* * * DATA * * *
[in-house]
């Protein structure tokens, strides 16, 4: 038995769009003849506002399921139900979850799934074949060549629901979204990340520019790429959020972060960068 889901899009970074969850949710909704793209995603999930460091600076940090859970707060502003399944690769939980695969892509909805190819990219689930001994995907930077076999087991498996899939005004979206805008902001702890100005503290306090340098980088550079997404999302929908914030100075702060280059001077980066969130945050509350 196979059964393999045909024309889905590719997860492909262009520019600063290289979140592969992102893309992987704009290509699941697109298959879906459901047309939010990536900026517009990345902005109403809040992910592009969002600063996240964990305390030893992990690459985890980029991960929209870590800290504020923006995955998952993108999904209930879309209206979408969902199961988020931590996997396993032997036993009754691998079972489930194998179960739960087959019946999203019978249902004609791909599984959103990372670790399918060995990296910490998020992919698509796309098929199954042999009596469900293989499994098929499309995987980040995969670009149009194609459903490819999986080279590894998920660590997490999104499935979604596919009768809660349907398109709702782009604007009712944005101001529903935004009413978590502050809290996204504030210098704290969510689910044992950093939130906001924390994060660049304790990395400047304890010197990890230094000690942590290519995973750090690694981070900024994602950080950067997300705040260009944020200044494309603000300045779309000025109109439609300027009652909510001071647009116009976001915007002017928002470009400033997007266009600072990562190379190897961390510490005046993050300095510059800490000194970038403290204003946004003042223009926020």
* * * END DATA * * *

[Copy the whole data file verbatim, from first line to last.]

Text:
[in-house]
């Protein structure tokens, strides 16, 4: 038995769009003849506002399921139900979850799934074949060549629901979204990340520019790429959020972060960068 889901899009970074969850949710909704793209995603999930460091600076940090859970707060502003399944690769939980695969892509909805190819990219689930001994995907930077076999087991498996899939005004979206805008902001702890100005503290306090340098980088550079997404999302929908914030100075702060280059001077980066969130945050509350 196979059964393999045909024309889905590719997860492909262009520019600063290289979140592969992102893309992987704009290509699941697109298959879906459901047309939010990536900026517009990345902005109403809040992910592009969002600063996240964990305390030893992990690459985890980029991960929209870590800290504020923006995955998952993108999904209930879309209206979408969902199961988020931590996997396993032997036993009754691998079972489930194998179960739960087959019946999203019978249902004609791909599984959103990372670790399918060995990296910490998020992919698509796309098929199954042999009596469900293989499994098929499309995987980040995969670009149009194609459903490819999986080279590894998920660590997490999104499935979604596919009768809660349907398109709702782009604007009712944005101001529903935004009413978590502050809290996204504030210098704290969510689910044992950093939130906001924390994060660049304790990395400047304890010197990890230094000690942590290519995973750090690694981070900024994602950080950067997300705040260009944020200044494309603000300045779309000025109109439609300027009652909510001071647009116009976001915007002017928002470009400033997007266009600072990562190379190897961390510490005046993050300095510059800490000194970038403290204003946004003042223009926020």